To develop an informed position on current issues in Hawaiʻi, such as the TMT (Thirty Meter Telescope) standoff on Mauna Kea, it is important to have an accurate understanding of the legal status of Hawaiʻi.
The purpose of this article is to address common misconceptions people have regarding territorial annexation as it relates to the Constitution of the United States and customary international law.
In Article I, Section 8 of the U.S. Constitution, the enumerated powers of Congress are domestic. Specifically, there is no enumerated power for annexation of foreign territory.
From Article II, Section 2 of the U.S. Constitution, regarding the President and Senate:
“He shall have Power, by and with the Advice and Consent of the Senate, to make Treaties, provided two thirds of the Senators present concur”
This power was used by the United States to enter 9 treaties of cession, annexing 56 out of 58 acquired territories, over a period of 168 years (1783-1951). This is the self-evident pattern of customary international law regarding territorial annexation, followed consistently by the United States throughout its history.
The Indian Appropriation Act of 1871 and the Island of Palmas arbitration in 1925 legally prevented this power from being used for annexation of American Sāmoa. There were two failed attempts, in 1893 and 1897, to use this power for annexation of Hawaiʻi, both of which were due to less than two thirds approval of the Senate.
The context of Article IV, Section 3, of the U.S. Constitution, is clearly domestic:
“New States may be admitted by the Congress into this Union; but no new State shall be formed or erected within the Jurisdiction of any other State; nor any State be formed by the Junction of two or more States, or Parts of States, without the Consent of the Legislatures of the States concerned as well as of the Congress.”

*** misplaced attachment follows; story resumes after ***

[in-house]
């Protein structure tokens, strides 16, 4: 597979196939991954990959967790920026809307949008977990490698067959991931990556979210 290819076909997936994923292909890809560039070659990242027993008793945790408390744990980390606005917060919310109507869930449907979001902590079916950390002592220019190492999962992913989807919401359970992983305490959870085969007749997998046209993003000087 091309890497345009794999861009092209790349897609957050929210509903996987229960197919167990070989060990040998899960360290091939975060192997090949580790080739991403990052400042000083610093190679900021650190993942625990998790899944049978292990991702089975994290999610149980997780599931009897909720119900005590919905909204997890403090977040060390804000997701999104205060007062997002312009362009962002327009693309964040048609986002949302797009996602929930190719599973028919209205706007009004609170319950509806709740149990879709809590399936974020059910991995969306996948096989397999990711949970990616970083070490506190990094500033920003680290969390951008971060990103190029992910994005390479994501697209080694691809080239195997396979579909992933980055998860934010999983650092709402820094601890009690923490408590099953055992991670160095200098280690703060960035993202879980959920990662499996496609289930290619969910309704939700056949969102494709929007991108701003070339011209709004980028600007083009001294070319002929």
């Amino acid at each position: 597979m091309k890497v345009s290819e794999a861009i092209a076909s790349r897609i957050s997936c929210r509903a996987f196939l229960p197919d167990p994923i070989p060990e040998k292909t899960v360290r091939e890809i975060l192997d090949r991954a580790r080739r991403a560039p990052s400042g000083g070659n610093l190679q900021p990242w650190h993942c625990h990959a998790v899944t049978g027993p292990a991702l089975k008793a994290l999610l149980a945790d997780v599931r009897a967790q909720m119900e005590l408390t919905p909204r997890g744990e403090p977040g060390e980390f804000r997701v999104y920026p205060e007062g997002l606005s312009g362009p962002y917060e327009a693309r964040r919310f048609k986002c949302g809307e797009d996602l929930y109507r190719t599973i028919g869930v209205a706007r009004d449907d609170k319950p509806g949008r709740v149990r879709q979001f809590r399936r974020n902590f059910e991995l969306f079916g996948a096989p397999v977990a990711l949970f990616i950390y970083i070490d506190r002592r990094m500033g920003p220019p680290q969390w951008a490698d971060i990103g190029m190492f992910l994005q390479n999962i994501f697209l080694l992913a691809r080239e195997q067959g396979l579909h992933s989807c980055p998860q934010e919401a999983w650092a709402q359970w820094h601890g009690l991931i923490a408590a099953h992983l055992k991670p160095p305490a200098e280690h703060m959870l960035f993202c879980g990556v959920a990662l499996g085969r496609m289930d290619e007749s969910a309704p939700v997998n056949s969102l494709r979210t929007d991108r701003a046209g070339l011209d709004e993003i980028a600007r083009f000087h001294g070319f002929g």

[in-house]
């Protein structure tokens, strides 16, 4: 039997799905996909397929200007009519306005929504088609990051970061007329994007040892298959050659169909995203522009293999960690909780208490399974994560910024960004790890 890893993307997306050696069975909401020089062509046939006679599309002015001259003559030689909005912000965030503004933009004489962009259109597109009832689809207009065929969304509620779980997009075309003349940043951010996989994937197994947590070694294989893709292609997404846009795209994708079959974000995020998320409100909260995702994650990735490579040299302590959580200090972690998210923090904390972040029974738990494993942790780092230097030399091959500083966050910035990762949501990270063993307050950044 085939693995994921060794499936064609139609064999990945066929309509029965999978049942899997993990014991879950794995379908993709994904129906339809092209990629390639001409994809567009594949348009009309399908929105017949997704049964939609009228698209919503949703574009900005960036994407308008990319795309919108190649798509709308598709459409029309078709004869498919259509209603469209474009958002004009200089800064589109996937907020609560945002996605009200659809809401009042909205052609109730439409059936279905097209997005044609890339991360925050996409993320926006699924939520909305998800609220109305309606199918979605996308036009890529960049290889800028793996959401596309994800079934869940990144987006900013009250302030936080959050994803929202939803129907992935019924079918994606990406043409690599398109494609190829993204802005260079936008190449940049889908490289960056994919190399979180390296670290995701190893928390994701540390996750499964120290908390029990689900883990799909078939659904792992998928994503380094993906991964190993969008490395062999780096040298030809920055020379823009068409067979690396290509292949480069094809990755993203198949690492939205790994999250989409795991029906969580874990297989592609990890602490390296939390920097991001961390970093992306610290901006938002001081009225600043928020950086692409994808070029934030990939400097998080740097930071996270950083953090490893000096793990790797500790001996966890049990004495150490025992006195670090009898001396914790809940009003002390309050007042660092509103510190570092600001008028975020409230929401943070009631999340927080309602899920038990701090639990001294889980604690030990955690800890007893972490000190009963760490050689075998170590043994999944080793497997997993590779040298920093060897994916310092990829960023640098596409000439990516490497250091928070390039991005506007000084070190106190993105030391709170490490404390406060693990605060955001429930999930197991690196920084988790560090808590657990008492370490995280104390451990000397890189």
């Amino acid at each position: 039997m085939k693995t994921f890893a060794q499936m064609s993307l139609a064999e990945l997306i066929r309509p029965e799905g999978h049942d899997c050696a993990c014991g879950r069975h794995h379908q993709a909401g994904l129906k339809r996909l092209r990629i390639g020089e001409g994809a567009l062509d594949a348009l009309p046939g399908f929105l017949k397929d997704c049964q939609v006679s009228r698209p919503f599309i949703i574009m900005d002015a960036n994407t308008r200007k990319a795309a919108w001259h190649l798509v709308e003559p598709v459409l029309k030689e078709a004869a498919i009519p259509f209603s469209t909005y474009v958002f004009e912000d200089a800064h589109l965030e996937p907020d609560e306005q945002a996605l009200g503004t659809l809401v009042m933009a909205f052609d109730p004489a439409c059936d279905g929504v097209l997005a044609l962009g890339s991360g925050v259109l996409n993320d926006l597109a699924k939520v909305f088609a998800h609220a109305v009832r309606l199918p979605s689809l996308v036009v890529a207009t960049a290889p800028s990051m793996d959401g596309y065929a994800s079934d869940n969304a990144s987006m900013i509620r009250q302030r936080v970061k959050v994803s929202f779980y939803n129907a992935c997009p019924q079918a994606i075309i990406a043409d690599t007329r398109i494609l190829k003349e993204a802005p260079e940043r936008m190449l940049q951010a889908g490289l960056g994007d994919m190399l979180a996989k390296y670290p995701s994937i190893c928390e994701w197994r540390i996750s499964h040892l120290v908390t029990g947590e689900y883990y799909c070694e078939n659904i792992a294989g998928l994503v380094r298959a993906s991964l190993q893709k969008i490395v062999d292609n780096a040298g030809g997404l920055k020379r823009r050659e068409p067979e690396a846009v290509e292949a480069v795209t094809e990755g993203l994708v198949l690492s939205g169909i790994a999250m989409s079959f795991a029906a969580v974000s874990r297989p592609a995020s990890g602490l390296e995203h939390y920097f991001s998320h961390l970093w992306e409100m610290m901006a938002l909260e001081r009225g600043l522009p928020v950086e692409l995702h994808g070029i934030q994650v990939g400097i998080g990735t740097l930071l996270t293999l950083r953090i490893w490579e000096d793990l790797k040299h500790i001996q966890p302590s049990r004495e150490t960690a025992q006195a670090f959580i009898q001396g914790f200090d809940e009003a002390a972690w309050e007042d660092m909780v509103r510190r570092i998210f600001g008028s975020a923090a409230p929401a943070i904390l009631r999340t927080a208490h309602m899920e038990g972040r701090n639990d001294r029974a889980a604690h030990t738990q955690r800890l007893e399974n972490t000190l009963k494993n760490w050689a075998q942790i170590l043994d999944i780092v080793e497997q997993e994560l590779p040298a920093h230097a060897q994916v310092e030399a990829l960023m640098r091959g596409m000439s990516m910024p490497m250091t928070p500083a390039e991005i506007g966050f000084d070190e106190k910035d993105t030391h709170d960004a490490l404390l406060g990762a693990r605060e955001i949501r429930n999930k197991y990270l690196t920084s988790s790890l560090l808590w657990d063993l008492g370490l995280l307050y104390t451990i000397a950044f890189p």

This power was used prematurely to admit Texas as a State in 1845 following two failed attempts, in 1837 and 1844, to pass a treaty of annexation for Texas in the U.S. Senate. The preliminary admission of Texas as a State in 1845 was followed by constitutional annexation of Texas as a Territory in 1848 through the Treaty of Guadalupe Hidalgo.
Therefore, since the Newlands Resolution claimed to annex Hawaiʻi as a Territory in 1898, and not admit it as a State, Texas is an invalid precedent. Furthermore, all 49 of the United States, including Texas, have a treaty of cession, while Hawaiʻi does not. This makes Hawaiʻi an unprecedented historical anomaly in violation of customary international law for territorial annexation, that in turn provides the evidence through which the U.S. constitution is interpreted.
88 out of 90 members of the U.S. Senate in 1898 opposed annexation of Hawaiʻi by joint resolution, because they held that it was unconstitutional in the context of customary international law, since Texas failed to provide a valid precedent. (youtu.be/yC4v0k0wd0Y)